Exactly my point, whilst "gear up" is a routine procedure once a positive rate of climb is confirmed, these guys seems to have forgot for whatever reason.
If it was a case of the brakes being too hot, they would have left the gear extended a bit longer to cool and not retracted it as soon as atc questioned if there was a problem and pointed out their gear was still extended.
Certainly looks like they may have forgot.
The test of first-rate intelligence is the ability to hold 2 opposed ideas in the mind concurrently, and still function
CCA From Hong Kong, joined Oct 2002, 769 posts, RR: 14 Reply 14, posted (1 year 1 week 4 days 4 hours ago) and read 14918 times:
From the 747 MEL A330 is probably similar.
Quote: One or two brakes may be deactivated by capping the brake line provided:
a. Take-off and landing performance complies with Operations Manual, both for Gear Down dispatch and for two brakes deactivated.
b. After take-off, gear remains down for two minutes before retraction
I doubt the crew forgot, I image as ATC prompted them and rather than waste ATC chatter they just said "negative standby" and probably something along the lines of that's close enough and selected the gear up.
I tell ATC with the takeoff clearance that we will be leaving the gear down to prevent ATC having to mention it, however if in a foreign country this may result in unnecessary chat so you have to pick when it's suitable.
spacecadet From United States of America, joined Sep 2001, 3365 posts, RR: 13 Reply 15, posted (1 year 1 week 4 days ago) and read 14643 times:
Quoting waly777 (Reply 13): If it was a case of the brakes being too hot, they would have left the gear extended a bit longer to cool and not retracted it as soon as atc questioned if there was a problem and pointed out their gear was still extended.
What's more likely, that the crew "forgot" to raise the gear, or that they left it down to cool the brakes and it was a very minor coincidence that they raised the gear around the same time ATC spoke up? The former never happens, the latter happens quite frequently.
Also, listen to the pilot's reaction to ATC. He immediately says "negative" when asked if there's any problem. He doesn't take a second to think, or to check that ATC's correct, or to come up with some kind of excuse. He doesn't pause and he doesn't say "uhhhh...." or "oops!" He knows the gear's down, and it's down on purpose.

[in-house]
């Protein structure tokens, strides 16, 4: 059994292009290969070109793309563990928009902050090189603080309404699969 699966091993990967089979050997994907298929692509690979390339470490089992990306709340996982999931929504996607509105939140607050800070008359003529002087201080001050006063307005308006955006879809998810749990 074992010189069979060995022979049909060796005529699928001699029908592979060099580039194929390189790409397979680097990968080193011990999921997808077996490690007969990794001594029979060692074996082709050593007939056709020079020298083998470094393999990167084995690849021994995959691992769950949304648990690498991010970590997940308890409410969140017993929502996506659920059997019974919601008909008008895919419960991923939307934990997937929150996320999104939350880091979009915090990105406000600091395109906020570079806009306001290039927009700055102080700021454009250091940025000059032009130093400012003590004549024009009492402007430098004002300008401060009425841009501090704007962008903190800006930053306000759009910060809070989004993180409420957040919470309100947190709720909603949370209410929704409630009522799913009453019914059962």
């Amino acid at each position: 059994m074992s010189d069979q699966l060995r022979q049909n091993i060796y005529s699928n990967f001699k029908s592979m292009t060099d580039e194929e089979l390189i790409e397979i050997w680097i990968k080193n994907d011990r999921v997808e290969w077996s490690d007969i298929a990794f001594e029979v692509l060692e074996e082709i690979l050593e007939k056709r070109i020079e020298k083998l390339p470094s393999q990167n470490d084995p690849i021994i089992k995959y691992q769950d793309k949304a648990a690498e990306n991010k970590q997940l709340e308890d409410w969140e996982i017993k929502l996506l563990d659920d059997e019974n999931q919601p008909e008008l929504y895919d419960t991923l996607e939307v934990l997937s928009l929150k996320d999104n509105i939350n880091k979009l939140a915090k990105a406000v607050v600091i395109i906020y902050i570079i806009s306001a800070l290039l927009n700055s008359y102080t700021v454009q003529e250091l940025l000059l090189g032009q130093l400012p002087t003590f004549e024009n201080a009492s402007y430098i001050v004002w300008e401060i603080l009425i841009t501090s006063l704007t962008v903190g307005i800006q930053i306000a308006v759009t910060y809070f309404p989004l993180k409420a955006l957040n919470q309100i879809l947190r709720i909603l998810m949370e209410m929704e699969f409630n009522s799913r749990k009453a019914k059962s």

[Edited 2012-12-10 21:14:57]
I'm tired of being a wanna-be league bowler. I wanna be a league bowler!
peterjohns From Germany, joined Jan 2009, 173 posts, RR: 2 Reply 18, posted (1 year 1 week 3 days 19 hours ago) and read 14144 times:
Hot brakes are the reason. On A330/340 there is a max retraction temp.- if this is succeeded the gear has to stay out. It happens very frequently - for several reasons:
- long taxi times at todays airports. The brakes are used constantly.
- High thrust output at idle pwr due to modern engines. One also can´t just turn one or two off due to the seperate/independant hydraulic systems. Plus on 340 you would need extra pwr to go around sharp turns- which is not allowed on the ramp.
- Short turnaround times. Often the brakes are still hot from the landing just an hour ago...
- Anti Ice prior T/O needs extra thrust, so also extra brake usage...
While I will probably be flamed for this, I have this little anecdote to share:
One of my best friends, heck, I flew 10hrs to Spain for his wedding on an outrageous fare for only a weekend, because I could not get time off, is a UX pilot. A few years ago, when he was one of their 737s FOs he told me about one flight where they forgot to raise the gear. Essentially, his Captain and him were baffled that they could not accelerate as fast or to their desired speed. Afer a few checks, they THEN checked the gear, and surprise, surprise, they realized they had not raised it.
He is now a UX Captain, and I won´t tell the airliner he flies.
So I know for a fact it can happen. Was this the case here? I don´t know. But forgetting to raise the gear is a certain possibility.
waly777 From United Kingdom, joined Oct 2012, 270 posts, RR: 3 Reply 23, posted (1 year 1 week 3 days 13 hours ago) and read 9477 times:
Quoting spacecadet (Reply 15): What's more likely, that the crew "forgot" to raise the gear, or that they left it down to cool the brakes and it was a very minor coincidence that they raised the gear around the same time ATC spoke up? The former never happens, the latter happens quite frequently
You can't possibly say the former never happens as I doubt you have been on every flight that has taken off.
Quoting spacecadet (Reply 15): Also, listen to the pilot's reaction to ATC. He immediately says "negative" when asked if there's any problem. He doesn't take a second to think, or to check that ATC's correct, or to come up with some kind of excuse. He doesn't pause and he doesn't say "uhhhh...." or "oops!" He knows the gear's down, and it's down on purpose
Indeed he doesn't pause, but which cockpit crew will want to admit they forgot something as basic as raising the gear. I know if something like that happened, my response will be the same and will raise the gear straight away. Pausing, going "oops" etc will just be embarrassing.
For the record, I have been on a BA flight where the crew forgot to raise the gear and raised it 2 mins later. I know this because I'm close friends with the first officer of that flight.